Why do monetary policies matter? An experimental study of saving and inflation in an overlapping generations model
Michele Bernasconi and Oliver Kirchkamp
Abstract:We study experiments of an overlapping generations model where agents may transfer wealth from one period to the next (saving) and where government revenue is created through seigniorage. Inflation influences the amount of wealth an agent may wish to save in a given period. Inflation is determined by the monetary policy and by the amount of average saving within each period.
The framing of our experiment differs in several respects from the one that is used by Lim, Prescott, Sunder (1994), Marimon, Spear, Sunder (1993), Marimon, Sunder (1993,1994,1995). Some of the differences are:
- participants are not forced to save optimally and risk-neutrally, given their expectations;
- participants choose themselves whether they form expectations on inflation or on average savings;
- participants describe their expectations graphically;
- participants can test the implication of several different expectations before making a saving decision;
- the market is presented to subjects as a market operating in the EMU;
- monetary policies have labels and participants vote on monetary policies.
The above mentioned literature comes in particular to the conclusion that the choice of the monetary policy does not matter. Only the level of government deficit determines level and volatility of inflation.
Evidence from our experiments in Florence, Mannheim and Pavia challenges this point. We find that:
- in contrast to the literature, agents do not form first order adaptive expectations;
- while in Marimon and Sunder's exeriments subjects are forced to behave risk-neutrally, subjects `oversave' for precautionary reasons once they are allowed to.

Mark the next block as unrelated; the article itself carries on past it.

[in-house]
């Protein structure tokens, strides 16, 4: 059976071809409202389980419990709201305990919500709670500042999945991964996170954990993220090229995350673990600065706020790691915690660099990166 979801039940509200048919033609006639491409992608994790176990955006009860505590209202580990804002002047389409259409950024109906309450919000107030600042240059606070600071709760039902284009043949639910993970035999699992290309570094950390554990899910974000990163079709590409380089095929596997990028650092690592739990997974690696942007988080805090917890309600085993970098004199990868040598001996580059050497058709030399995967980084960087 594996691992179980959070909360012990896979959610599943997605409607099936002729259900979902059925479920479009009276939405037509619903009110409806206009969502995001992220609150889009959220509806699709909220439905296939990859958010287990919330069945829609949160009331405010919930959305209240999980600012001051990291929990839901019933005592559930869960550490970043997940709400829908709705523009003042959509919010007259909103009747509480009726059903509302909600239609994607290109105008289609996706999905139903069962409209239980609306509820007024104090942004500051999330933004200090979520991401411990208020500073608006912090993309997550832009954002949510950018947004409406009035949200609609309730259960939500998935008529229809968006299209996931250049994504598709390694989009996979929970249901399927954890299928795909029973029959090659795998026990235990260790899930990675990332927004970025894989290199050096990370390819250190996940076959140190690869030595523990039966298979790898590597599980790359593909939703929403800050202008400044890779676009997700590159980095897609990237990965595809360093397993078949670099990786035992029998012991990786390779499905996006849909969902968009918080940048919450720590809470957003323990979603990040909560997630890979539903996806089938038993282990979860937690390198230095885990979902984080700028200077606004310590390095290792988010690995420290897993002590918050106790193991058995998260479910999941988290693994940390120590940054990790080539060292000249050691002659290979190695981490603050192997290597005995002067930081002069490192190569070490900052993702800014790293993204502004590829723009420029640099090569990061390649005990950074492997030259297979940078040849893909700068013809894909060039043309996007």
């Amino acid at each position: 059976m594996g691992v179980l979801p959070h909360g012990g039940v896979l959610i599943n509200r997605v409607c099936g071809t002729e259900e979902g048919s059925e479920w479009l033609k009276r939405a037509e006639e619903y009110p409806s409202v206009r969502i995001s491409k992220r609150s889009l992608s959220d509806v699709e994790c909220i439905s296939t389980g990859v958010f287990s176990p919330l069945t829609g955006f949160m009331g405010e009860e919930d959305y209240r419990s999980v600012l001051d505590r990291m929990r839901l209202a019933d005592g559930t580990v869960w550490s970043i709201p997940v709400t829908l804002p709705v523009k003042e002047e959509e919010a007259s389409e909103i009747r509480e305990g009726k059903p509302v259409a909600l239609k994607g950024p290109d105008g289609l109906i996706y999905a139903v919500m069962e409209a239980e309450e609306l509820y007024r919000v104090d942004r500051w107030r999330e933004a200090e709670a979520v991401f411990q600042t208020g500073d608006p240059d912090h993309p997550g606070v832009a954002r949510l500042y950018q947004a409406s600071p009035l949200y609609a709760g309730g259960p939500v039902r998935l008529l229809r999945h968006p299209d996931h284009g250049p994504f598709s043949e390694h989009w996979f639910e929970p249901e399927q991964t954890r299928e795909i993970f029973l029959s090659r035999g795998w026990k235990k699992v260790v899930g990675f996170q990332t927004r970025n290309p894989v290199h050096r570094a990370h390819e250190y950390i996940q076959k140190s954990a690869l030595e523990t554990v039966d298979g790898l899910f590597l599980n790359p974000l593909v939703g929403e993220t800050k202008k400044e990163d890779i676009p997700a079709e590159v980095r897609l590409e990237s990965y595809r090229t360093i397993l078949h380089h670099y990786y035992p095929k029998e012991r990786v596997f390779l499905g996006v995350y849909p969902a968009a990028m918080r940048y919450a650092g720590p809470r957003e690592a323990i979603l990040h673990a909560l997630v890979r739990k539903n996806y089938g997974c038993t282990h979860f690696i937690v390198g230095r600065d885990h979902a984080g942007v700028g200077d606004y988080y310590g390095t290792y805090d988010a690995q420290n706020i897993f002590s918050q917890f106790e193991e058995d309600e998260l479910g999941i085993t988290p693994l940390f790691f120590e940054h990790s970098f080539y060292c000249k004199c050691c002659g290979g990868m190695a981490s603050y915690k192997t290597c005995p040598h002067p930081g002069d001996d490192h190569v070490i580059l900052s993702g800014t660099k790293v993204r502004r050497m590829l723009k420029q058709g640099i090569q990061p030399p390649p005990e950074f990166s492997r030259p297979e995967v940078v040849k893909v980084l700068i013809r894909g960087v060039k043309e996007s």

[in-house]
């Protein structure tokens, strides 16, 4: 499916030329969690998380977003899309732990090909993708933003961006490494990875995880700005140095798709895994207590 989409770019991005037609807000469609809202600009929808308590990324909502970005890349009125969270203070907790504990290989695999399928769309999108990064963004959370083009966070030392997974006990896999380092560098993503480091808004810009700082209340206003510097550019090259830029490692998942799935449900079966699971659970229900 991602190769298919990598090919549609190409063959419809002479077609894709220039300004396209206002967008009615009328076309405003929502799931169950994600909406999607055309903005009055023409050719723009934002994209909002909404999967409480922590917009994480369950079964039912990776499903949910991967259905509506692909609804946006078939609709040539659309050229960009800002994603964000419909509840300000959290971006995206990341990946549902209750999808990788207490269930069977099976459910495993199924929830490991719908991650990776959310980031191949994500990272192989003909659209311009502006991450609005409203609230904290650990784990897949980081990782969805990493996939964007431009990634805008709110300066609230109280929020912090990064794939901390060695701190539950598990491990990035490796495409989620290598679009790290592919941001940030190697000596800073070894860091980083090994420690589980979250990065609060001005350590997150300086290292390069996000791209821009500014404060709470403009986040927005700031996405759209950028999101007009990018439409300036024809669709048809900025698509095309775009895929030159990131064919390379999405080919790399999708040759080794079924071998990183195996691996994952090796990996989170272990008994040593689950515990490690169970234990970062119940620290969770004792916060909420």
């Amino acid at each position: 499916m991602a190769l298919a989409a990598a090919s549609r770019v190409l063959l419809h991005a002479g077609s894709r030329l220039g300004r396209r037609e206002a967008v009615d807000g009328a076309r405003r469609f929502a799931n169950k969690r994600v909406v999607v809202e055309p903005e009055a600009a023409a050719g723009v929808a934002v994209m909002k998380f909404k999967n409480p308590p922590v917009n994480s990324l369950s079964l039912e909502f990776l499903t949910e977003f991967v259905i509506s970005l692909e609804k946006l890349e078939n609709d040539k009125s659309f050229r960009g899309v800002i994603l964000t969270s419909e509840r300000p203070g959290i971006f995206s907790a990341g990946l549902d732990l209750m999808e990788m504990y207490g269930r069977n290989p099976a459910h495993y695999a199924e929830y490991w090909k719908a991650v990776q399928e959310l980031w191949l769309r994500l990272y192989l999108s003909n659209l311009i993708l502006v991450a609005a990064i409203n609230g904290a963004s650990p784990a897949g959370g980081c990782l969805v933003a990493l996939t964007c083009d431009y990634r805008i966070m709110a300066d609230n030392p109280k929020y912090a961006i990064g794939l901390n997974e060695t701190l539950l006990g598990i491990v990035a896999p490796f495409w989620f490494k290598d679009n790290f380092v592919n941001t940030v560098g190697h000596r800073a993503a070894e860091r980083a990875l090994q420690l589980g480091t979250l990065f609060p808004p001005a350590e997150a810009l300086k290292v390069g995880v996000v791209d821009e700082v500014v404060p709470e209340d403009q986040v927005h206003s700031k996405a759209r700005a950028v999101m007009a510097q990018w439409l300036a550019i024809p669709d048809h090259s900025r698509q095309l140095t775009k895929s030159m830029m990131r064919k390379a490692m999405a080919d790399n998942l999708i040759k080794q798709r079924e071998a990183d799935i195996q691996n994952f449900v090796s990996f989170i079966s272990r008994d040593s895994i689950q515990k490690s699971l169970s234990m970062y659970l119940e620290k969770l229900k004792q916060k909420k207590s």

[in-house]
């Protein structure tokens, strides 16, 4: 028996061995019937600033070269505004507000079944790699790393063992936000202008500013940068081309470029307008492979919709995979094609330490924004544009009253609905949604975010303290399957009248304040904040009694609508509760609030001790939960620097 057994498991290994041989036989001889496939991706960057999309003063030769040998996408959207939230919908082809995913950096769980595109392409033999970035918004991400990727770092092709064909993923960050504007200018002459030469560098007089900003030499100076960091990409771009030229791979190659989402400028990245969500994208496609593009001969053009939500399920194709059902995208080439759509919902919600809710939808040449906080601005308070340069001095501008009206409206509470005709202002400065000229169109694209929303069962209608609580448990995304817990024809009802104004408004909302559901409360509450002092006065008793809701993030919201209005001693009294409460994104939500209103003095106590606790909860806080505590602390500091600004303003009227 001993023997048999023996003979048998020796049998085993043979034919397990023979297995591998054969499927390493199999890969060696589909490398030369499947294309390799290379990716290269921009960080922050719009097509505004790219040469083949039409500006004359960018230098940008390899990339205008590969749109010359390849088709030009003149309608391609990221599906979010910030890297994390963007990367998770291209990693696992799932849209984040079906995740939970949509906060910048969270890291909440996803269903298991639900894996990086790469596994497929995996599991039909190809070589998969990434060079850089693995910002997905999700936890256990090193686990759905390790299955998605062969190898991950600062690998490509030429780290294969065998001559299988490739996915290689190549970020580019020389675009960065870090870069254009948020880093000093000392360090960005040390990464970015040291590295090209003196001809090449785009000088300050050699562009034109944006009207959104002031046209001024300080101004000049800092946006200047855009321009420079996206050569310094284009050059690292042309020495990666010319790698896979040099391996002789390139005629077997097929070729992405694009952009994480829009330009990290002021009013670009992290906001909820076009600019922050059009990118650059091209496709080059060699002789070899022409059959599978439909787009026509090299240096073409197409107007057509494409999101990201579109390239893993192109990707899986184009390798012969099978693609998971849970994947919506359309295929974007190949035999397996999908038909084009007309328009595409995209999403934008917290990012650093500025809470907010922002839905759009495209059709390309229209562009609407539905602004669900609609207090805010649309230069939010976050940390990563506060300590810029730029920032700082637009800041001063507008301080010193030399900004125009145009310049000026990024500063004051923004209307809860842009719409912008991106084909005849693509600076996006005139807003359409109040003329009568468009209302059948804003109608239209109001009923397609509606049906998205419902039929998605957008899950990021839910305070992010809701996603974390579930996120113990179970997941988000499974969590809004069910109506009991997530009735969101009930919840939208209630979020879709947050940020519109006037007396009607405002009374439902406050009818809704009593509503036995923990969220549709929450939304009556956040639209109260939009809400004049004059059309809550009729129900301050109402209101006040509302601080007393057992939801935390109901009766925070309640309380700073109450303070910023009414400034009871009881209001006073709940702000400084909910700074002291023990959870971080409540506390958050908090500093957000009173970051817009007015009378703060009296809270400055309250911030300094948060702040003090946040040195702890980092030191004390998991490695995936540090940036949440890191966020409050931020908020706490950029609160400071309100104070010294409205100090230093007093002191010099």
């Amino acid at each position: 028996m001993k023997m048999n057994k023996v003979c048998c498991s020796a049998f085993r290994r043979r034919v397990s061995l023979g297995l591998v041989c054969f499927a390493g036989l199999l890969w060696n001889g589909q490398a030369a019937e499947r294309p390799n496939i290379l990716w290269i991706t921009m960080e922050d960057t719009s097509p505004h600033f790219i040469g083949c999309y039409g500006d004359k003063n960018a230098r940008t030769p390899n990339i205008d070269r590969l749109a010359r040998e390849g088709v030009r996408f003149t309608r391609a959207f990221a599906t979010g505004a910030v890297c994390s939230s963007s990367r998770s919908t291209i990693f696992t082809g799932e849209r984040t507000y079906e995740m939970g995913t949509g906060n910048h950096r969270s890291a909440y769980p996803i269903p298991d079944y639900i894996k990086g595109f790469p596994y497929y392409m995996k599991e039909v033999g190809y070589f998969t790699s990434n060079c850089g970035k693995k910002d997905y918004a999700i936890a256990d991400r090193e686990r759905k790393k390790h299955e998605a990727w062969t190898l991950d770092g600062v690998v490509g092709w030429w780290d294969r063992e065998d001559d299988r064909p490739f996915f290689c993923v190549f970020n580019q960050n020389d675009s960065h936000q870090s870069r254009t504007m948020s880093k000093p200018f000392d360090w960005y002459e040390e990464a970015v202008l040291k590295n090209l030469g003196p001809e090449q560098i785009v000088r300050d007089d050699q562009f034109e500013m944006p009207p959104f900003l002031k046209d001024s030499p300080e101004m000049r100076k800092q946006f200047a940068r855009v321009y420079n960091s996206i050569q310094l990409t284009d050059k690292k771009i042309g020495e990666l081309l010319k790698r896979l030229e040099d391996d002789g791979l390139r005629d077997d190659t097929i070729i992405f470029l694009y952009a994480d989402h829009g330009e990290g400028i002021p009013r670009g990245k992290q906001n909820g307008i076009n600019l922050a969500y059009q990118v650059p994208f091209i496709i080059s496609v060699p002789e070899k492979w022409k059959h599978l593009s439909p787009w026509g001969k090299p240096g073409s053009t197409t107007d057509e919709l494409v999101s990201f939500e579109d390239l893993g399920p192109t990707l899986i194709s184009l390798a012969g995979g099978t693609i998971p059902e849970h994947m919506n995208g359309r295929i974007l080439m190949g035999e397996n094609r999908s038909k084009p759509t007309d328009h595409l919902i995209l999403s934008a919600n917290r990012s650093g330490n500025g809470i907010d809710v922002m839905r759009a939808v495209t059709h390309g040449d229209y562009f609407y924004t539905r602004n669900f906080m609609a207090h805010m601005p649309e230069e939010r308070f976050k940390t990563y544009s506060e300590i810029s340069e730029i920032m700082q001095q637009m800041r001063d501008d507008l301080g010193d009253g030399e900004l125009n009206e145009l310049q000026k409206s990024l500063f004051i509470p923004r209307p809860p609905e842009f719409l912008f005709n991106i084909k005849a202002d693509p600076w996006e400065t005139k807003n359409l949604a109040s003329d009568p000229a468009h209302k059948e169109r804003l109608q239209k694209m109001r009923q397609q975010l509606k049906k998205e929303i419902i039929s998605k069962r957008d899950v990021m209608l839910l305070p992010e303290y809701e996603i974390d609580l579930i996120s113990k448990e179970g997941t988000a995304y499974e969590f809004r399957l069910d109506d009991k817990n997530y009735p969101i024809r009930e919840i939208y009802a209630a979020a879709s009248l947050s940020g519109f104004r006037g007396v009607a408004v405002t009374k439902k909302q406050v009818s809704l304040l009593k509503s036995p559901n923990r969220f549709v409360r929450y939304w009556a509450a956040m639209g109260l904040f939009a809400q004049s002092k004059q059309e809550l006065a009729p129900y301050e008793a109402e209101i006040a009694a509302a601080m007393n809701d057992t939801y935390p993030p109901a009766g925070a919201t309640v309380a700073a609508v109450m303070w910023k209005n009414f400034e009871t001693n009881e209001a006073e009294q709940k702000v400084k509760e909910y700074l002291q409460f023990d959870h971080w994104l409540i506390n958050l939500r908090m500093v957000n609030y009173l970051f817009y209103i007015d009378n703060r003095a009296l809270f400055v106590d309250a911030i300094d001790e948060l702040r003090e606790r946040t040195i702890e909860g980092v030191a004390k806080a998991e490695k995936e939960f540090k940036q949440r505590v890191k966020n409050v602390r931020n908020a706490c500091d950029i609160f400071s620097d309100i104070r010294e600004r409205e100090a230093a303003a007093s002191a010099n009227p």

- This `oversaving' or `precautionary saving' implies (in theory and
in the experiment) different levels of inflation and volatility for
different monetary policies (which are supposed to be equivalent in
the literature under optimal, risk-neutral behavior).
Therefore, in our experiment the so called Friedman conjecture holds, i.e. a money-growth style monetary rule turns out to be more stable
We relate our findings to the current research on the theories of coordination and equilibrium selection.
- Click here for a copy of the paper as a PDF file (750 kB bytes, 44 pages).
- Meanwhile the paper has been published as
- Oliver Kirchkamp, Michele Bernasconi (2000), “Why do monetary policies matter? An experimental study of saving and inflation in an overlapping generations model”, Journal of Monetary Economics, Vol. 46, pp. 315-343.
- We have implemented the experiment as a www-experiment. Here is a brief introduction to www-experiments
- Here are the instructions to the experiment in German as well as a translation of the instructions to English.
- What do you think about using this experiment as a part of your teaching? Please do not hesitate to contact us.
We thank Italian CNR and MURST and the Deutsche Forschungsgemeinschaft (SFB 504) for funding the project. The project started when both authors were Jean Monnet Fellows at the European University Institute (Florence) where some the experiments described in this paper were also conducted. We thank the Institute for its hospitality and for the assistance in running the experiments. We thank Ramon Marimon, Amy Verdun, Simon Hug for helpful discussions in designing the experiments.